The U.S. Forest Service Lake Tahoe Basin Management Unit will begin the fall/winter prescribed fire program this week in areas throughout the Lake Tahoe Basin.
The first operation will take place on Monday near Pioneer Trail and Al Tahoe Boulevard in South Lake Tahoe. Approximately nine acres will be burned over a one-or two-day period.
Forest service Fire Chief Kit Bailey said fall and winter bring cooler temperatures and precipitation, which are ideal for prescribed burning.
Each operation follows a prescribed fire burn plan, which considers temperature, humidity, wind, moisture of the vegetation, and conditions for the dispersal of smoke. This information is used to decide when and where to burn. The forest service tries to give as much advance notice as possible before burning, but some operations may be conducted on short notice, he said.
“Prescribed fire is an important tool used to maintain forest health and reduce fuels that could feed future wildfires,” Bailey said. “By conducting prescribed fire at Lake Tahoe, fire managers are protecting our community and our natural resources by reducing the potential for wildfire.”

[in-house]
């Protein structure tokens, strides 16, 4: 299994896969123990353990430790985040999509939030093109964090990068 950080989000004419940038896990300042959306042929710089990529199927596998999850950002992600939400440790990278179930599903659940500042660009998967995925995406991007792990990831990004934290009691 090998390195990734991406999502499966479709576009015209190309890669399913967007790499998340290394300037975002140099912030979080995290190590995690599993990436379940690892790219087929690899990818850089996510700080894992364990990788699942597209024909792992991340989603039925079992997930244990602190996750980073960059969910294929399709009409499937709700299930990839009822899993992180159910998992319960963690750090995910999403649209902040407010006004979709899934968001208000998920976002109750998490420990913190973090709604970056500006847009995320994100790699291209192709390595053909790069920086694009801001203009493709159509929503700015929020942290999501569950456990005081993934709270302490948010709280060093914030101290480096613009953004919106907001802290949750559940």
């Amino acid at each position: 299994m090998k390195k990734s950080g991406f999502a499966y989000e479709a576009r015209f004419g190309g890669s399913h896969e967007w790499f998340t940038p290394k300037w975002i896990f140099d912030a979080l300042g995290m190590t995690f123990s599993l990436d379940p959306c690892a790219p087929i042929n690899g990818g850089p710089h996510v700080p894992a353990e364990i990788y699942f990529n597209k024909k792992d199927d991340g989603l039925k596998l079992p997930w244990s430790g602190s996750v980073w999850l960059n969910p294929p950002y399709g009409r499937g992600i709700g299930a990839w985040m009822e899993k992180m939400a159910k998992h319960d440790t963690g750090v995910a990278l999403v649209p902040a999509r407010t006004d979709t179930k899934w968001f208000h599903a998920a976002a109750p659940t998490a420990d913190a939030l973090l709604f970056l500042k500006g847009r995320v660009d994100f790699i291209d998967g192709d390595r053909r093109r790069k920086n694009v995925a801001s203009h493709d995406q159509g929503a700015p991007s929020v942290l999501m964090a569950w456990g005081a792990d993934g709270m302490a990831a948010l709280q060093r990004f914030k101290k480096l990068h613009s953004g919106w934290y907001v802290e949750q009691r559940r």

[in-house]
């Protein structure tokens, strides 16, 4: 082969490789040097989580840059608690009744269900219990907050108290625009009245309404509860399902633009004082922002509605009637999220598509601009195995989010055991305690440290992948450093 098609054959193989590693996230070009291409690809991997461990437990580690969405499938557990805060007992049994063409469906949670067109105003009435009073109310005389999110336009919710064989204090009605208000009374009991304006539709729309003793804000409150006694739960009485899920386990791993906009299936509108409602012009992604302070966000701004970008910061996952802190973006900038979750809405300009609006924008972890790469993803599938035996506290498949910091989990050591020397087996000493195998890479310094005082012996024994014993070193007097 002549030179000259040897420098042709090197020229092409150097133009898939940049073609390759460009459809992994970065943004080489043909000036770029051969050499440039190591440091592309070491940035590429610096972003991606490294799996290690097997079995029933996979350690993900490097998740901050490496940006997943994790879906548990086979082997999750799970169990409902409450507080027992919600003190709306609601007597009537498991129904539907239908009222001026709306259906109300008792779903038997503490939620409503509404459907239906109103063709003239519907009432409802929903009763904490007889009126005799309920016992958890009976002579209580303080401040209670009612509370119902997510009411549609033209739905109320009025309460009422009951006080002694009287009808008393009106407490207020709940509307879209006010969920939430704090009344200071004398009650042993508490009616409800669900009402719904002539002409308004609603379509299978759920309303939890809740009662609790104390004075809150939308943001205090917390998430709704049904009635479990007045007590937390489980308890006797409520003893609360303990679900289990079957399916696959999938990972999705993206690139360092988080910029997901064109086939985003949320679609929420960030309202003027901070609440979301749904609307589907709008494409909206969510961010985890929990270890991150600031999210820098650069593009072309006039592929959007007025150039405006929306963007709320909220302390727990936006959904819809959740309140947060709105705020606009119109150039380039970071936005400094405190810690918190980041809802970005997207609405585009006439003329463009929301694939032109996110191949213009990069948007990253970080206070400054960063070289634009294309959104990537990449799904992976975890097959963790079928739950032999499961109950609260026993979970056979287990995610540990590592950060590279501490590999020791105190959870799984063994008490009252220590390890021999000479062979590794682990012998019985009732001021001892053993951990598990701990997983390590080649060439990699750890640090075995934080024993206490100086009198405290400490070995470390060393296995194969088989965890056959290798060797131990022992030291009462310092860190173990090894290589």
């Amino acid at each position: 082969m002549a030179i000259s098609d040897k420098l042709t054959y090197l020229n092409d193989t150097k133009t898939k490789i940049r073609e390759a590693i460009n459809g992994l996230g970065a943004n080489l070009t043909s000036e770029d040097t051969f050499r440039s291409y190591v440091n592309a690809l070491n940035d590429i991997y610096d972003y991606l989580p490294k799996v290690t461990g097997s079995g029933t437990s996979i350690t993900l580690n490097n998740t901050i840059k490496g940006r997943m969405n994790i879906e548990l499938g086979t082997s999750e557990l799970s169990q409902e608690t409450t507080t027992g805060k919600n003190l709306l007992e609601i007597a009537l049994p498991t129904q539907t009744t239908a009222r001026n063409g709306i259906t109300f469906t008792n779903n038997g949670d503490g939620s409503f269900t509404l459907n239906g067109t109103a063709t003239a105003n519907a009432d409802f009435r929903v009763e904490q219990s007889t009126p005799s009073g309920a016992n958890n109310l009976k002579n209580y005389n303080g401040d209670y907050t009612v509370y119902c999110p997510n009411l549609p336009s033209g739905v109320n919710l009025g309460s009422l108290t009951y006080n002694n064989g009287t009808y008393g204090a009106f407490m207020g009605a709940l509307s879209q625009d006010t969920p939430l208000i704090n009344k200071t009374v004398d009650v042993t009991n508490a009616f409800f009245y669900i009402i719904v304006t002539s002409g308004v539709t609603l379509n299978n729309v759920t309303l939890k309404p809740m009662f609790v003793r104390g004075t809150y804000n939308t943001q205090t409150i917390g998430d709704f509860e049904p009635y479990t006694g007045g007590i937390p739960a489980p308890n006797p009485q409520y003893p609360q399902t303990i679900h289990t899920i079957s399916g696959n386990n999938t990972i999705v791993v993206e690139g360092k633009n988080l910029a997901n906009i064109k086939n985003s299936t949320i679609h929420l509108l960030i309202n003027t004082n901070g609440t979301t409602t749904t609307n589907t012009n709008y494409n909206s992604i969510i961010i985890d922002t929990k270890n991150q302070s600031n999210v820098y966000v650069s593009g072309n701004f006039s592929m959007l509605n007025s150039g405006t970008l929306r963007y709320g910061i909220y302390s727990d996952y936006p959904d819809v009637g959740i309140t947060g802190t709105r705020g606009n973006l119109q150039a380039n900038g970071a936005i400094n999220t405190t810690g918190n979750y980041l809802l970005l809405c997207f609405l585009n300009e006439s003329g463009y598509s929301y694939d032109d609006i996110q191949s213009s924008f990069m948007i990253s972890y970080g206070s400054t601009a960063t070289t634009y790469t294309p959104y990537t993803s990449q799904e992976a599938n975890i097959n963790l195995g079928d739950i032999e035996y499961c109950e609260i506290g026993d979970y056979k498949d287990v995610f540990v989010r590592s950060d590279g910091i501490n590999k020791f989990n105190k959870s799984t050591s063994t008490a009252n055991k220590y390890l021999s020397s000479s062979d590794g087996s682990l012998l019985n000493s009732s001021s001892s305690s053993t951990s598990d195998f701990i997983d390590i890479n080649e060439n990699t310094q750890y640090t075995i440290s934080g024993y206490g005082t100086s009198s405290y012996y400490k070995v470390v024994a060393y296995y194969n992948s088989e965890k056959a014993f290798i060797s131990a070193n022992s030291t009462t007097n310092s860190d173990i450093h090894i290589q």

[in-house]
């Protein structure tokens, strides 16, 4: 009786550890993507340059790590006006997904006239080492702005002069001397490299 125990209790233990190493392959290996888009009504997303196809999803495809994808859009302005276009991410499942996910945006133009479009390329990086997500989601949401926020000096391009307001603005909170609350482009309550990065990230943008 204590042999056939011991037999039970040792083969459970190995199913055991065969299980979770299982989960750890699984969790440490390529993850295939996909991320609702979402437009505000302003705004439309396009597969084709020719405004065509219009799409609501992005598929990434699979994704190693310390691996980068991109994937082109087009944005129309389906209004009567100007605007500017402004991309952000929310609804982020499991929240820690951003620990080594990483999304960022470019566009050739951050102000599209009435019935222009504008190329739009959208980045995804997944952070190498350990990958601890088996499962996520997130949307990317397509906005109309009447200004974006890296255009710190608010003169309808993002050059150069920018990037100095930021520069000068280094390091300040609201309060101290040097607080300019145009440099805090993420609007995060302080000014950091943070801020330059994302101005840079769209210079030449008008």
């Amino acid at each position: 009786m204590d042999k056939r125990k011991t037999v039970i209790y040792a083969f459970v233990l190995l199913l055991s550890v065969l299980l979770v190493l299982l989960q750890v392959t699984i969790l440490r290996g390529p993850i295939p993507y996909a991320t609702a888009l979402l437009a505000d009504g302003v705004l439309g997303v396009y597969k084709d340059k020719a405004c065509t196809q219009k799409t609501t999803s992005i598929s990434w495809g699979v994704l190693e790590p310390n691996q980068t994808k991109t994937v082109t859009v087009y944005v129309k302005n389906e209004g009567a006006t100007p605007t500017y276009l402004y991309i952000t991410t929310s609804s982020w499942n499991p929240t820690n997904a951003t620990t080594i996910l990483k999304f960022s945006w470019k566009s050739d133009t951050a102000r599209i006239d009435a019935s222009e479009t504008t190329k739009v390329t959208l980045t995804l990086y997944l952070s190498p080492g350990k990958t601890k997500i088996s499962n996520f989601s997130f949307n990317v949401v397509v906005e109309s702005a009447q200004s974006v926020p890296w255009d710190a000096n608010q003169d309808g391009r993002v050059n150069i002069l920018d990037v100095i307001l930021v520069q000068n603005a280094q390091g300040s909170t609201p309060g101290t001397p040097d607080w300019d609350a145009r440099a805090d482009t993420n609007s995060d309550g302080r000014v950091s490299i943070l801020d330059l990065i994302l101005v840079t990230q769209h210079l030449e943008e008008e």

Smoke from prescribed fire operations is normal and may continue for several days after an ignition depending on the project size. The forest service fire and fuels management staff coordinate with state and local county air pollution control districts and monitor weather conditions closely prior to prescribed fire ignition. They wait for favorable conditions that will carry smoke up and out of the Basin. Crews also conduct test burns before igniting a larger area, to verify how effectively fuels are consumed and how the smoke will travel.
“We are sensitive to the fact that smoke has an impact on people, especially those with respiratory conditions and allergies and we make every effort to conduct prescribed fire operations during weather patterns that carry smoke out of the Basin,” said Bailey. “Yosemite’s Rim fire reminded us of the importance of fuels reduction and that smoke produced during a prescribed fire is much less intense and of much shorter duration than that of a wildfire.”
Before prescribed fire operations are conducted, Forest Service staff post road signs around areas affected by prescribed fire, send email notifications and update the local fire information line at 530-543-2600, #6. To receive prescribed fire notifications, send an email to firstname.lastname@example.org. For more information on prescribed fire and smoke management tips, visit http://www.fs.usda.gov/goto/ltbmu/RxFireOps.